Each year, 600,000 people die in the US because of heart disease, according to the Center for Disease Control and Prevention.
It’s the number one cause of death in America, with 1 out of every 4 deaths being linked to a certain heart or cardiovascular disease.
Based on these figures alone, it’s quite easy to conclude that there’s a lot of people with heart issues.
But does this mean that you will be denied life insurance because you are considered high-risk individuals?
Here’s the quick answer: No.
In fact, due to a large number of individuals diagnosed with heart diseases, it became a major reason for some insurance companies to provide policies specifically-built for them.
As you will learn later, heart conditions and other issues do make it harder to get life insurance. However, it by no means automatically disqualifies you from getting life insurance coverage.
In this article, you’ll learn about the various types of heart issues and how they will affect getting life insurance in general. Also, we’ll take a look at actionable tips to help increase your chances of getting approved for life insurance.
Types of Heart Diseases and Issues
Heart disease covers a myriad of cardiovascular problems. Here are some of the most common ones:
- Heart Attack
- Coronary Artery Disease (Narrowing Of The Arteries)
- Heart Muscle Disease (Cardiomyopathy)
- Congenital Heart Disease
- Vascular Disease (Blood Vessel Disease)
- Pericardial Disease
- Aorta Disease And Marfan Syndrome
- Abnormal Heart Rhythms, Or Arrhythmias
- Heart Valve Disease Or Heart Murmur
Yes. It will vary on a case to case basis so it would be difficult to provide an actual policy for each person. In most cases, guaranteed issue policies will be easily available for persons with heart issues. Some might even qualify for term life insurance though it will most likely require the person to go through a postpone period first before being eligible for coverage.
What are Guaranteed Issue policies?
In a nutshell, these are insurance policies that pay a lot less than your typical term or whole life insurance policy.
It’s the most accessible option for individuals diagnosed with heart problems. Policies may range from anywhere between $10,000 to $25,000 (or higher) depending on the insurance companies assessment.
What is a Postpone Period?
In some cases, underwriters will delay or postpone the issuance of life insurance if the individual recently experienced a health issue and/or other related medical events (heart treatments, surgery, etc.,). Note, though, that one insurer might recommend a postpone period while another may be completely okay with issuing a policy right away.
As with life insurance in general, it varies from one company to another and other factors are to be considered. In most cases, it may be best to look elsewhere and expand your options.
Life Insurance Underwriting with Heart Issues
Life insurance underwriting refers to the process of gathering and analyzing a potential policyholder’s medical and other related data in order to predict his or her level of mortality (how likely an individual is to die during the course of policy).
After finalizing a risk profile, they will then advise you of your options in terms of how much you will have to pay in premiums relative to the level of risk identified.
If a person has a heart condition (or went through a heart-related procedure or treatment), it puts them in a high-risk category. This means it will be harder to get approved for a regular insurance policy (term or whole).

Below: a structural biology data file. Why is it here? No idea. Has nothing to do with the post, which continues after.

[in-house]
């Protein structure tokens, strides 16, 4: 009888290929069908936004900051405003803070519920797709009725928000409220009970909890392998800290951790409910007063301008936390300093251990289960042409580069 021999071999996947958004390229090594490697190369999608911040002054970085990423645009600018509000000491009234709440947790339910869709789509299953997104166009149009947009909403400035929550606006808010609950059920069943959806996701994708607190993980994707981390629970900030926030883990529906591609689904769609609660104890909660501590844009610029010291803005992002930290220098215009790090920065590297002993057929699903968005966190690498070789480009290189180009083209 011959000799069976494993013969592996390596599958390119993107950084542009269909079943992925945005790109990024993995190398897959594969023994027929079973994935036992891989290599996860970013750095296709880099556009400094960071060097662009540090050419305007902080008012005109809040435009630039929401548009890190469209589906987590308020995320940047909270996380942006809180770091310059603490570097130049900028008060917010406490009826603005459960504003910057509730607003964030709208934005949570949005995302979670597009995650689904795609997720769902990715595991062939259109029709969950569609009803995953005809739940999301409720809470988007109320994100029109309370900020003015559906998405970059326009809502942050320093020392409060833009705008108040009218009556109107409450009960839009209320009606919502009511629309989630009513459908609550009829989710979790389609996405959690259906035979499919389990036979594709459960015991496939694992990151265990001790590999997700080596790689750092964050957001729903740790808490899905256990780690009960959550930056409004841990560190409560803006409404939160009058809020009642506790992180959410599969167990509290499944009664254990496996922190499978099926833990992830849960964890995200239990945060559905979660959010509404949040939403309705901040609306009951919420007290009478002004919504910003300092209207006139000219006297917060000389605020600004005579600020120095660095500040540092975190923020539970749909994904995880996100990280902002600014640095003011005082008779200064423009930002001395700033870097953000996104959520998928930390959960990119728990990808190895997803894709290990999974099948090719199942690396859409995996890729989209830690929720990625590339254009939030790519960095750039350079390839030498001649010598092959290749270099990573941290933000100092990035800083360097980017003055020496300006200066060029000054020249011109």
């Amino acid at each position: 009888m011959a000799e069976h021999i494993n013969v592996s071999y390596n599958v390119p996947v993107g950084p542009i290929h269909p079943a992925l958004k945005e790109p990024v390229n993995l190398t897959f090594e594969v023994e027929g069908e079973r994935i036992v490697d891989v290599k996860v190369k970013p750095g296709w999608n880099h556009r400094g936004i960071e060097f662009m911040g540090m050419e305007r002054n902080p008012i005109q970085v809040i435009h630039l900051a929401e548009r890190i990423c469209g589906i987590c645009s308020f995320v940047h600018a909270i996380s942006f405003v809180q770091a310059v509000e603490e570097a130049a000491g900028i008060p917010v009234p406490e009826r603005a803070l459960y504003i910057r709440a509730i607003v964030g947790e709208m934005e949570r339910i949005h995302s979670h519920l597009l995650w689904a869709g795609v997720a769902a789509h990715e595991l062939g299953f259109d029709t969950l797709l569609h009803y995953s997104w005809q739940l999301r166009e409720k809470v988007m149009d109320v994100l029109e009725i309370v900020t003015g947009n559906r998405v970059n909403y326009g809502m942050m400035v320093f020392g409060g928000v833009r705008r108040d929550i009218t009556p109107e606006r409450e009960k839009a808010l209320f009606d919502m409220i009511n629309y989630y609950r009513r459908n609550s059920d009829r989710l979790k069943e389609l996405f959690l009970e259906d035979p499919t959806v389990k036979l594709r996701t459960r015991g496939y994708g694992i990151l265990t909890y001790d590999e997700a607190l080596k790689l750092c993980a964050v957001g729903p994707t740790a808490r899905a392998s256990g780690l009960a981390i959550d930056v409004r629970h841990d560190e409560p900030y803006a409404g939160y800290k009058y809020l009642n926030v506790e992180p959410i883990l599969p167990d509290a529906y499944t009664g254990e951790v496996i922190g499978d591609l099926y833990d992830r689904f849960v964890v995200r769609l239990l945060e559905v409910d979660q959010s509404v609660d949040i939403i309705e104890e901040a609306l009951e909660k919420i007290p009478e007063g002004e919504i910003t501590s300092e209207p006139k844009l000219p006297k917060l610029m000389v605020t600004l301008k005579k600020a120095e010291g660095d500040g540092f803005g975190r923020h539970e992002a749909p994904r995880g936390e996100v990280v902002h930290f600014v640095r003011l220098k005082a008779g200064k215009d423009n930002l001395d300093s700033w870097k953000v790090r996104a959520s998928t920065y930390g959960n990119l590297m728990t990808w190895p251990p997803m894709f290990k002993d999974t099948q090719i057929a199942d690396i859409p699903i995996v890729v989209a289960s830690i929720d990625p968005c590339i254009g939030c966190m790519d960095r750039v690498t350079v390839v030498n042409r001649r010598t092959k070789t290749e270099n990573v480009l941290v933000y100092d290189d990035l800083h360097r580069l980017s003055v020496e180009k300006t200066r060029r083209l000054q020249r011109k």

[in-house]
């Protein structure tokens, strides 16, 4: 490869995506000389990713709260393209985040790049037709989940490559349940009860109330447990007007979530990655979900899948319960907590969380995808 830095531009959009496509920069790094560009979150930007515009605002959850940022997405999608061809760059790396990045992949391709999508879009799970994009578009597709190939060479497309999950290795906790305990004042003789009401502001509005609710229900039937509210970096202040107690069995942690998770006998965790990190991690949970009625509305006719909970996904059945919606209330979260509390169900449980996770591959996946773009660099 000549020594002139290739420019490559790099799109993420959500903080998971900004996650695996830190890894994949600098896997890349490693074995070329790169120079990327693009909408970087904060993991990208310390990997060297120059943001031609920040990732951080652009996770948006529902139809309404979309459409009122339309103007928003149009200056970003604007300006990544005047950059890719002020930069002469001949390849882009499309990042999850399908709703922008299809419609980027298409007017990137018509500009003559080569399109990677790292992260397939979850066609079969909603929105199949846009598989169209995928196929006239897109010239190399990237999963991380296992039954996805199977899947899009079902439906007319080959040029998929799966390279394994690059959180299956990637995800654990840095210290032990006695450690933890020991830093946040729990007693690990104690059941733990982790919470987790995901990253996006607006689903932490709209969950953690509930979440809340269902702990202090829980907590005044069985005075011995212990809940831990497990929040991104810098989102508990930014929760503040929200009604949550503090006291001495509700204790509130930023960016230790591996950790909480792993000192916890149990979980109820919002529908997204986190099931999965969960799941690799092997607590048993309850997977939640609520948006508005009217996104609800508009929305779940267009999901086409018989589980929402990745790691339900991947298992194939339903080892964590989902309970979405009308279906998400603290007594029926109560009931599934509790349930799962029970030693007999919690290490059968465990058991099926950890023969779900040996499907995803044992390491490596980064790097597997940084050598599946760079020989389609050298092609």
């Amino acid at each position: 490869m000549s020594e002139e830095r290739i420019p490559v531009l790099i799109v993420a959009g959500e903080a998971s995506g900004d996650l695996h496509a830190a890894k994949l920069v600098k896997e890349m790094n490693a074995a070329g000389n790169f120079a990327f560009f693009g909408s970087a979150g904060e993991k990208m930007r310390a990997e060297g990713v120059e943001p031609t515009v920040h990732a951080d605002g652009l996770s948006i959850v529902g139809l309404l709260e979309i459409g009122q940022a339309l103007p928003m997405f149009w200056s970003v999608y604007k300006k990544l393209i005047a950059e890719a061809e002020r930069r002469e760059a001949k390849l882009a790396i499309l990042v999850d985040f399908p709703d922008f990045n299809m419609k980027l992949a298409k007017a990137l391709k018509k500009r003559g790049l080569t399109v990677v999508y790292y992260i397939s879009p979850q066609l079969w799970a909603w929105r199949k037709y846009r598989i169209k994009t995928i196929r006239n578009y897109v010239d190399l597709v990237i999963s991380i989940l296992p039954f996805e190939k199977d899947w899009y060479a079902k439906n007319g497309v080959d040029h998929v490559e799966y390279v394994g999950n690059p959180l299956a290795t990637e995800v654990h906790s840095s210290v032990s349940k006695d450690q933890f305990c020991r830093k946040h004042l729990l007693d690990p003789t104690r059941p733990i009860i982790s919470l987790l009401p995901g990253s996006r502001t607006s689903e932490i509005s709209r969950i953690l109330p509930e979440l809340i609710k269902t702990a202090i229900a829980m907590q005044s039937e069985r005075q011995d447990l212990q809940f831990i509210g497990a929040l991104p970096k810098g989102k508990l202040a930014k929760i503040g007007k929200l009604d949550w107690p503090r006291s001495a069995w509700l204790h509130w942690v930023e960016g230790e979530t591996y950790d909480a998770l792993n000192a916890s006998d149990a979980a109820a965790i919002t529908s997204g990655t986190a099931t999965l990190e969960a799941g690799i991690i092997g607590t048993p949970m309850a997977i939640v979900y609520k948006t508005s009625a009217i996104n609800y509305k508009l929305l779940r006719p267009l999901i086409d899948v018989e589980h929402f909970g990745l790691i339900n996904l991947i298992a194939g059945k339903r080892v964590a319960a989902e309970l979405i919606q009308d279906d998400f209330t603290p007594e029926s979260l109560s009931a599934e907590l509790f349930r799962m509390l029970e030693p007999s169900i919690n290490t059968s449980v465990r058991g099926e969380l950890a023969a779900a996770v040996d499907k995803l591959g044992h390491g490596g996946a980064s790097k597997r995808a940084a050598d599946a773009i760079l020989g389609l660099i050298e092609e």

However, not all heart issues are considered and handled the same when it comes to underwriting. A 48-year old heart-attack survivor (male) who wishes to purchases a 20-year policy will be rated differently from someone of the same age but has been diagnosed with atrial fibrillation.
It will also be different, premium-wise, between a 30 and a 50-year-old male who wishes to purchase a similar policy (say, 20 years) if both had a stroke already.
The bottom line? Heart issues significantly increase the difficulty of getting a life insurance policy. However, each situation is unique especially when other important factors are considered during the underwriting process (medical and personal history, other health issues, and if significant treatment and maintenance has been implemented in the past months or years, etc.,)
How are life insurance rates affected by heart issues?
It has a negative impact simply because the person who has heart problems has higher mortality (risk of dying) than a healthy person.
If you are the insurance company, it only makes sense to increase the premium requirements because your policyholder has a less-than-preferred health condition. Since they’re taking more risk than usual (versus policyholders without heart conditions), they need to follow stricter underwriting guidelines (hence the increased difficulty of getting approved).
Completion of the policyholder’s cardiac health rehabilitation and continuous monitoring and testing will help in improving your chances of getting approved for life insurance. In general, life insurance rates are negatively affected the most during the first few years after the heart problem (heart attack, diagnosed with heart issues, received treatment for heart problems, etc) and may improve later if favorable conditions and improvements in health are seen during underwriting.
Potential Life Insurance Rates After A Heart Attack
|Preferred Plus||Impossible. A heart attack will almost automatically disqualify you from getting the best possible life insurance rating.|
|Preferred||Highly Unlikely. A history of heart attack or other heart issues means you have a higher risk than most in terms of health rating.|
|Standard||Unlikely but possible. There are some few cases wherein a heart attack survivor may be given this level of rating if the attack happened years ago and the effects were mild and not debilitating.,|
|Substandard (Table Rating)||Your most likely rating. It will depend on a number of factors like: When was the last time you had a heart attack, your health condition during application for insurance, medical records after the attack, and your family medical history as well.|
|Declines||Sadly, its also possible to not get approved at all. Poor lifestyle, if the heart attack was recent, your family has a history of heart issues, and other similar negative reasons will likely disqualify you from getting approved simply because theres too much risk of future heart attacks.|